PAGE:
A second action was initiated before dawn on 17 July. German resistance was too great and machine–gun fire forced the South African Brigade to fall back to their original positions, suffering a large number of casualties in the process. By afternoon, there was no change, save for increased German artillery fire. That evening Tanner was wounded in the thigh and was replaced by Lt–Col Thackeray, (Commander of the 3rd Battalion)
Artillery fire continued to pour into the wood and by late evening, Lukin instructed all possible men to be pushed into the north-western sector to support the attack on Longueval planned for 03:45 that morning.
However during the night, under an advancing barrage of 116 field guns and over 70 medium guns the German Guards Division advanced driving the South African Brigade back from their forward trenches, again inflicting large casualties.
By 14:00 the South African position was desperate. At 18:15 news was received that the South African Brigade was to be relieved.
On the 18th the Brigade had succeeded in recovering some of the lost territory; not because of attacks by their reduced numbers but because the Germans had withdrawn in preparation for orchestrated counterattacks in other areas.
German officer commented on this part of the battle that:
“...Delville Wood had disintegrated into a shattered wasteland of shattered trees, charred and burning stumps, craters thick with mud and blood, and corpses, corpses everywhere. In places they were piled four deep. Worst of all was the lowing of the wounded. It sounded like a cattle ring at the spring fair....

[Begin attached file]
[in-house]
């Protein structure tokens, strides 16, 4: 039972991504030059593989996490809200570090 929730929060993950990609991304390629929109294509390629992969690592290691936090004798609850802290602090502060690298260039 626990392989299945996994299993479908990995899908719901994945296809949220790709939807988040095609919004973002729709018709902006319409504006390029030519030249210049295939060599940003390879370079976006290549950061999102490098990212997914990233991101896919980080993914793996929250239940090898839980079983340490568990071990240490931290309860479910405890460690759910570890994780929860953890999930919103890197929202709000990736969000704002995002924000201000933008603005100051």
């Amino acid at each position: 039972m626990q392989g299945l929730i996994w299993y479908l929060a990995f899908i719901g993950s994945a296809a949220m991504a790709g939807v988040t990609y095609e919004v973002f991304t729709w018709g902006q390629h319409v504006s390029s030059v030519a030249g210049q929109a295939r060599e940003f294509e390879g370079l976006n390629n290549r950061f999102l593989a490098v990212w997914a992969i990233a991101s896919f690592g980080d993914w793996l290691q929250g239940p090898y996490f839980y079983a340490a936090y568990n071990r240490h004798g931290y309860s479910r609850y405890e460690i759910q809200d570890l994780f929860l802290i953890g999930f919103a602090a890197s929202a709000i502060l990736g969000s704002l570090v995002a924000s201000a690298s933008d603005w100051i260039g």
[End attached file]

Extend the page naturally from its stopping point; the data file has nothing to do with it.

By the 19th, the few South Africans who were left were subjected to further shelling and sniping, the sniping now being from extremely close ranges. They had been in the wood and the raging battle for five days.
On the 20th The Brigade was short of water, without food and unable to evacuate wounded. Many groups that were isolated and out of ammunition had no alternative but to surrender. Thackeray had informed Lukin that his men were exhausted, desperate for water and could not repel a further attack.
At about 1pm the brigade was relieved and Thackeray marched out of the wood, leading two wounded officers and 140 other ranks, the last remnant of the South African Brigade. Piper Sandy Grieve of the Black Watch, who had fought against the South African Boers as part of the Highland Brigade, in the Battle of Magersfontein in 1899 and been wounded through the cheeks, played the South Africans out. The survivors spent the night at Talus Boise and next day withdrew to Happy Valley south of Longueval.
121 officers and 3,032 other ranks had entered Delville Wood on the morning of the 15th. At roll call on 21st July they numbered only 29 officers and 751 other ranks.
Today we stand here in remembrance of those that gave their lives and their youth for future generations. We will remember them.